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The enduring effects of the COVID-19 pandemic, coupled with the war in Ukraine, and worldwide inflation made 2022 a year of global crises.
But the human resolve to be happy has been “remarkably resilient,” says the 2023 World Happiness Report, which recorded global satisfaction averages as high as those in the pre-pandemic years.
The report, which draws on global survey data from people in more than 150 countries, placed Finland in the top position for the sixth year in a row, with a happiness score significantly ahead of all other countries.
How do you determine if people are happy?
The World Happiness Report rankings are largely based on life evaluations from the Gallup World Poll.
The six key variables the report quantifies are income (GDP per capita), social support, healthy life expectancy, freedom to make life choices, generosity, and freedom from corruption. And the most common question to measure people’s well-being is: “Overall, how satisfied are you with your life these days?” To answer, people rely on a scale of 0-10 (0= completely dissatisfied, 10= completely satisfied).
The annual results of the report are always based on average life evaluations over the past three years.
The inequality of happiness: Which countries were the unhappiest?
There is a large gap between the happiest and unhappiest countries in the list, with the top countries being more tightly grouped than the bottom ones.
For countries in the top 10, for example, national life evaluation scores have an average gap of fewer than 0.7 points. In the bottom 10, however, the range of scores covers 2.1 points.
War-torn Afghanistan and Lebanon remain the two least happy countries, based on the indicators used by the report authors. Both countries have average life evaluations more than five points lower (on a scale running from 0 to 10) than the ten happiest countries.
So, which countries are the happiest in 2023?
As with Finland topping the list for the sixth year, much of the rest of the top 10 remains largely unchanged.
Denmark safeguarded its second spot, while Iceland took on third place.
One of the biggest jumps in the rankings was Israel in fourth place, moving up five positions from last year.
Outside the top 10, Austria and Australia took 11th and 12th positions, followed by Canada, which went back up two places to 13th from last year’s lowest-ever ranking of 11th happiest.
Ireland was deemed the 14th happiest, followed by the United States (15th), Germany (16th), Belgium (17th), Czechia (18th), the United Kingdom (19th), and Lithuania (20th).
Year after year, the happiest countries tend to be the same; for instance, 19 countries out of this year’s top 20 were also on the list last year. But there was one exception, Lithuania, which has steadily risen over the past six years, from 52nd in 2017 to 20th this year.
France dropped out of the top 20 to 21st in this year’s report.
The top 10 happiest countries are:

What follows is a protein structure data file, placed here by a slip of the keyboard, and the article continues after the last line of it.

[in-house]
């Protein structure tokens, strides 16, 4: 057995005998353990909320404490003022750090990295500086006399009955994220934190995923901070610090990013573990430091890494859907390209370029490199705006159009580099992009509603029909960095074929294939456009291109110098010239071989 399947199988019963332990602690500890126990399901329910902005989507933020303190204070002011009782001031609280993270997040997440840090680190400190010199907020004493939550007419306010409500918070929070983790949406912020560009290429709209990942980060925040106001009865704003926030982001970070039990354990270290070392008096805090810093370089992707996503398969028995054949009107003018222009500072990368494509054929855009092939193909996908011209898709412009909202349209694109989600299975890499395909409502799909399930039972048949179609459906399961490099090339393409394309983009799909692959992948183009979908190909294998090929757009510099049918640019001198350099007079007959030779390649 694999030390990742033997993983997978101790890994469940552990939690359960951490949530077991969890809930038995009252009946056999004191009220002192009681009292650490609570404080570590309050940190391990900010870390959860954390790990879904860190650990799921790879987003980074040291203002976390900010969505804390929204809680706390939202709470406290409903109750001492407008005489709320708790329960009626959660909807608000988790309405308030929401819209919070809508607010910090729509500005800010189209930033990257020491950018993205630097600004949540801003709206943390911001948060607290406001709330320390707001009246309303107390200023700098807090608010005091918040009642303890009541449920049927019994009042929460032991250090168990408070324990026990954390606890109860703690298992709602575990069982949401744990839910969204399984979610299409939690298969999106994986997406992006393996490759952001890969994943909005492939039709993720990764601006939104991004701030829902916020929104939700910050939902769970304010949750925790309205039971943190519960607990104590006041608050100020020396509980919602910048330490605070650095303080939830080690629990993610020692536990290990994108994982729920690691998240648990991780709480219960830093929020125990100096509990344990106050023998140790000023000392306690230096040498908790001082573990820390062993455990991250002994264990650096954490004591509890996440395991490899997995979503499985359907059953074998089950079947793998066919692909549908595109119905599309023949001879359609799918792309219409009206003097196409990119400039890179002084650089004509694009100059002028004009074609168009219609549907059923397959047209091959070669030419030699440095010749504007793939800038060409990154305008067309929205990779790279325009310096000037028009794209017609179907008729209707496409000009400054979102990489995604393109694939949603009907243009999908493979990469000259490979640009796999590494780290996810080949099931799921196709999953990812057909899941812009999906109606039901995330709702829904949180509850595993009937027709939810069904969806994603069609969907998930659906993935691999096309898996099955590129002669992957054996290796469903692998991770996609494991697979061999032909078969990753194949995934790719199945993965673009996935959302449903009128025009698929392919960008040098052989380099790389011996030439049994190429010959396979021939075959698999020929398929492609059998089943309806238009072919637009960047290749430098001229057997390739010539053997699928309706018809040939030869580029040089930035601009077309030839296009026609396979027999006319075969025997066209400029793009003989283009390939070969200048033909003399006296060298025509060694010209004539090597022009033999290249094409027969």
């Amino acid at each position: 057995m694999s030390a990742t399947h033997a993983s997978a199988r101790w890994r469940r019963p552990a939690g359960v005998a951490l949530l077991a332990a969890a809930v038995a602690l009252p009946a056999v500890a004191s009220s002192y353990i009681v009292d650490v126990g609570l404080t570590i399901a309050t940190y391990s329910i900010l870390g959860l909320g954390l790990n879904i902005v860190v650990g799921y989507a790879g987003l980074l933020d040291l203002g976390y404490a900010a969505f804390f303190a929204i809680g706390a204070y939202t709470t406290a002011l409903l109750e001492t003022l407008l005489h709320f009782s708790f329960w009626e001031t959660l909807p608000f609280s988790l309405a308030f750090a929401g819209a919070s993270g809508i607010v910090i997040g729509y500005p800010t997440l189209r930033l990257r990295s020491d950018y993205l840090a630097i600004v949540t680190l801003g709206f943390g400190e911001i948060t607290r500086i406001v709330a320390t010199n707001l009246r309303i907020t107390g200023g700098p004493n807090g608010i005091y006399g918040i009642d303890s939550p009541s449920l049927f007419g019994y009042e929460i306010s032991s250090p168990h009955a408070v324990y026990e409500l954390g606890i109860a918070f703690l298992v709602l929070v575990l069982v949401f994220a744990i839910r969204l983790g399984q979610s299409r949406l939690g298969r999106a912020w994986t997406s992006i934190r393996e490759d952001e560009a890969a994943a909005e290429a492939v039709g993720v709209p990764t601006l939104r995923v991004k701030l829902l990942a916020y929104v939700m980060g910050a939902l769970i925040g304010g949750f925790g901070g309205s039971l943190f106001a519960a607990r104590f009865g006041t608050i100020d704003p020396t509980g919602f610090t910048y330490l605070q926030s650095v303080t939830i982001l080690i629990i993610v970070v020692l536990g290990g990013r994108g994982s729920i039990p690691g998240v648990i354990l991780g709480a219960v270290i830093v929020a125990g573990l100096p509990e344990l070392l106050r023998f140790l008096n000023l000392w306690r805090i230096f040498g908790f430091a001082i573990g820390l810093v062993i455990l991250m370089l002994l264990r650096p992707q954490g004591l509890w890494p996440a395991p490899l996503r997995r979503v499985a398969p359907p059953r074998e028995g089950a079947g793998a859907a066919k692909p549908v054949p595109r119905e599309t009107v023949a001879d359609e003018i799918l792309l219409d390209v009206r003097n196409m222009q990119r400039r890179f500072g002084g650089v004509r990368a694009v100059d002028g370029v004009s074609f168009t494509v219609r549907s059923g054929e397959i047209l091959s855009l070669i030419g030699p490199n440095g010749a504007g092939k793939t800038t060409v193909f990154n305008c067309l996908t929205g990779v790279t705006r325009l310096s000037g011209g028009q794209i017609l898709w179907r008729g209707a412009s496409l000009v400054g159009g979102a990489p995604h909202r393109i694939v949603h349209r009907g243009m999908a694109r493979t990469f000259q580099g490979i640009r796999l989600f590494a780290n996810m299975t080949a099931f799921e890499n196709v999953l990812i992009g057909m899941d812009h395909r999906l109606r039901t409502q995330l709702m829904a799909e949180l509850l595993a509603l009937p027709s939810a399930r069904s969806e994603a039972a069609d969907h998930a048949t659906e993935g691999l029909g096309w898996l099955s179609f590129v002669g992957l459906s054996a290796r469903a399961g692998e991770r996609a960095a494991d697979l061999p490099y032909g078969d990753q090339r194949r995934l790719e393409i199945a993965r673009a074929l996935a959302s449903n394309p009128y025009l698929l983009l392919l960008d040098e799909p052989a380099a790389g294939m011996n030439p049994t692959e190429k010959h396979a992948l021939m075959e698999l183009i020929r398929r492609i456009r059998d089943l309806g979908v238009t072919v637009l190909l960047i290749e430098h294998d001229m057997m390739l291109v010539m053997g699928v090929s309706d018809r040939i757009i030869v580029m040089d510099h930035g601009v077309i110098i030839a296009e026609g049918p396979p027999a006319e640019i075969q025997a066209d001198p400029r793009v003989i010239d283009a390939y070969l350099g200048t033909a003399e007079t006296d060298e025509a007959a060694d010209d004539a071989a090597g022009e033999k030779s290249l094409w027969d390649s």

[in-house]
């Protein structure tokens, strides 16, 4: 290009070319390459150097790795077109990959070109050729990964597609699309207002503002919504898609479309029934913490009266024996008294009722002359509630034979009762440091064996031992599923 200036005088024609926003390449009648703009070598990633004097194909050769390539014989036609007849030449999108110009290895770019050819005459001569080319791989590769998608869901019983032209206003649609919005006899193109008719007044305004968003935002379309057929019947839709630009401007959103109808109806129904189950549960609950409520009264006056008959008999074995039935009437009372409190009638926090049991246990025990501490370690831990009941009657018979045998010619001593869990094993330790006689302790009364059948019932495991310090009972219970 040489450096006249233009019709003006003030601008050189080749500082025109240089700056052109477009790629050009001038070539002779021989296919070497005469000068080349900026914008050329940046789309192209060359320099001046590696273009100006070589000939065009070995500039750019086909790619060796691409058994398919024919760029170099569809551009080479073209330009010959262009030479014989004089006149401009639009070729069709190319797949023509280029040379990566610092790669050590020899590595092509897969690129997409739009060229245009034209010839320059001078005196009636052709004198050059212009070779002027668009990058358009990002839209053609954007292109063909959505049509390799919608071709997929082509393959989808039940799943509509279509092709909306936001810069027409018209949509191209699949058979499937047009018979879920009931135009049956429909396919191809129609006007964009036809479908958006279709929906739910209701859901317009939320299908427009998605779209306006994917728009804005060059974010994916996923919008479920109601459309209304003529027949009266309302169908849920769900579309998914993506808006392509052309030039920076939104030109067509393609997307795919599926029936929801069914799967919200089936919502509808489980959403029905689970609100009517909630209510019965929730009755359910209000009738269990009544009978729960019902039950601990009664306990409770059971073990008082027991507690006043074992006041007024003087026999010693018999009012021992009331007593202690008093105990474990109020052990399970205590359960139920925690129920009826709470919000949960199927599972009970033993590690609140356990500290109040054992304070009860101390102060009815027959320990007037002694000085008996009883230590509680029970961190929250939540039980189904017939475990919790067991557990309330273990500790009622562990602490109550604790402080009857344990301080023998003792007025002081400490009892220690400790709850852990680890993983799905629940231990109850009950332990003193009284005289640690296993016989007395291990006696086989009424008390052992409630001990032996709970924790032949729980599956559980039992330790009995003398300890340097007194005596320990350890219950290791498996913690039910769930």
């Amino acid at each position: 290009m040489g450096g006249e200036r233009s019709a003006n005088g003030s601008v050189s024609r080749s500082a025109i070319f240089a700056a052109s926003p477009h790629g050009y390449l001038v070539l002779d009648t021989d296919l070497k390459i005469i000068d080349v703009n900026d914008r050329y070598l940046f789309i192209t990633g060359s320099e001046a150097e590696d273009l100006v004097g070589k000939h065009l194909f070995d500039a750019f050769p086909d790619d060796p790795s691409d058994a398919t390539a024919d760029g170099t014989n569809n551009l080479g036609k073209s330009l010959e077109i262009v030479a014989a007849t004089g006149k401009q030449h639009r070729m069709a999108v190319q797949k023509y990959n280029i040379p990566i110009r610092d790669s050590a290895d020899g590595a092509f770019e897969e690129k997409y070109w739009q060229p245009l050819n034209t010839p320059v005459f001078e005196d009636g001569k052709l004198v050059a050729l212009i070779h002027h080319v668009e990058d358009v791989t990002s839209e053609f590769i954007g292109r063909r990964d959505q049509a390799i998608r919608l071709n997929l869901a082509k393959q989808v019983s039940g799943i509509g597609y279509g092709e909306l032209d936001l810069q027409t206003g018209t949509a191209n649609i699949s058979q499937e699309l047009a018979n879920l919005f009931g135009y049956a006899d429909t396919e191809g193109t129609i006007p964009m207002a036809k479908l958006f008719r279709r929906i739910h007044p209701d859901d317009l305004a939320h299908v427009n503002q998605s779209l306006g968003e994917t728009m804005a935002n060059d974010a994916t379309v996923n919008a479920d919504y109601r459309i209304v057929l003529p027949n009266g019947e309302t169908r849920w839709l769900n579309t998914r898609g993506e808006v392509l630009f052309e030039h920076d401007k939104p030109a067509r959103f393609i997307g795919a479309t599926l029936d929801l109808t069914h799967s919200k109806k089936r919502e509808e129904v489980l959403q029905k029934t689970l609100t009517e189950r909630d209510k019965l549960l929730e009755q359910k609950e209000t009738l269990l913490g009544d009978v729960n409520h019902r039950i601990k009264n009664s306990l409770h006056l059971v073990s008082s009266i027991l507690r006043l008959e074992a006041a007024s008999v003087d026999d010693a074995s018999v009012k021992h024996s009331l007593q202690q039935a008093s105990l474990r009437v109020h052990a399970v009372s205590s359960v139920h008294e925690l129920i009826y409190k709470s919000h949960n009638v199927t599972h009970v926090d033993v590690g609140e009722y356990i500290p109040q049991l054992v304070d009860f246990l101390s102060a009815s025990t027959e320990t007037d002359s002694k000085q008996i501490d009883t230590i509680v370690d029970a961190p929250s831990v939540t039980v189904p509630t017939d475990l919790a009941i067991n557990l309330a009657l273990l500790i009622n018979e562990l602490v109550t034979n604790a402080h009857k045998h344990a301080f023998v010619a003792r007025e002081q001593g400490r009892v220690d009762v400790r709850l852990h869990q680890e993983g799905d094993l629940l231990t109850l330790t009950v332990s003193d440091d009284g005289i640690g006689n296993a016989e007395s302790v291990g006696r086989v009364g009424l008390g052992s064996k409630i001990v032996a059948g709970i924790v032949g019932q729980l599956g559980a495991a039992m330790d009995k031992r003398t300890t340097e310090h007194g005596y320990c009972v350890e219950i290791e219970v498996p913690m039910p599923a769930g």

- New Zealand
Key findings from this year’s report
“This year’s report features many interesting insights,” said Lara Aknin, co-author of the report, “but one that I find particularly interesting and heartening has to do with pro-sociality”.
The report had already recorded a global surge of benevolence in 2020 and 2021, following the pandemic. And according to 2022 data, people’s tendency to be kind, generous, and altruistic towards others was 25 per cent more common than before the pandemic.
This benevolent spirit was also recorded in countries such as Ukraine and Russia. In 2020 and 2021, both had experienced global increases in benevolence, said the report. During 2022, however, benevolence grew sharply in Ukraine but declined in Russia.
Interestingly, despite the devastating impact of the war in Ukraine, by September 2022, life evaluations remained higher than after Russia’s 2014 annexation of Crimea, which the report says is “supported now by a stronger sense of common purpose, benevolence, and trust in Ukrainian leadership”.
“The Russian invasion has forged Ukraine into a nation,” noted Jan-Emmanuel De Neve, co-editor of the report.
How happiness should be measured
Every year, more and more data becomes available detailing how happiness should be measured, which means “national happiness can now become an operational objective for governments,” says the report, which is a publication of the UN Sustainable Development Solutions Network.
“The happiness movement shows that well-being is not a ‘soft’ and ‘vague’ idea but rather focuses on areas of the life of critical importance: material conditions, mental and physical wealth, personal virtues, and good citizenship,” said Jeffrey Sachs, co-director of the Wellbeing Programme at the London School of Economics and co-editor of the report, in a statement.
“We need to turn this wisdom into practical results to achieve more peace, prosperity, trust, civility – and yes, happiness – in our societies”.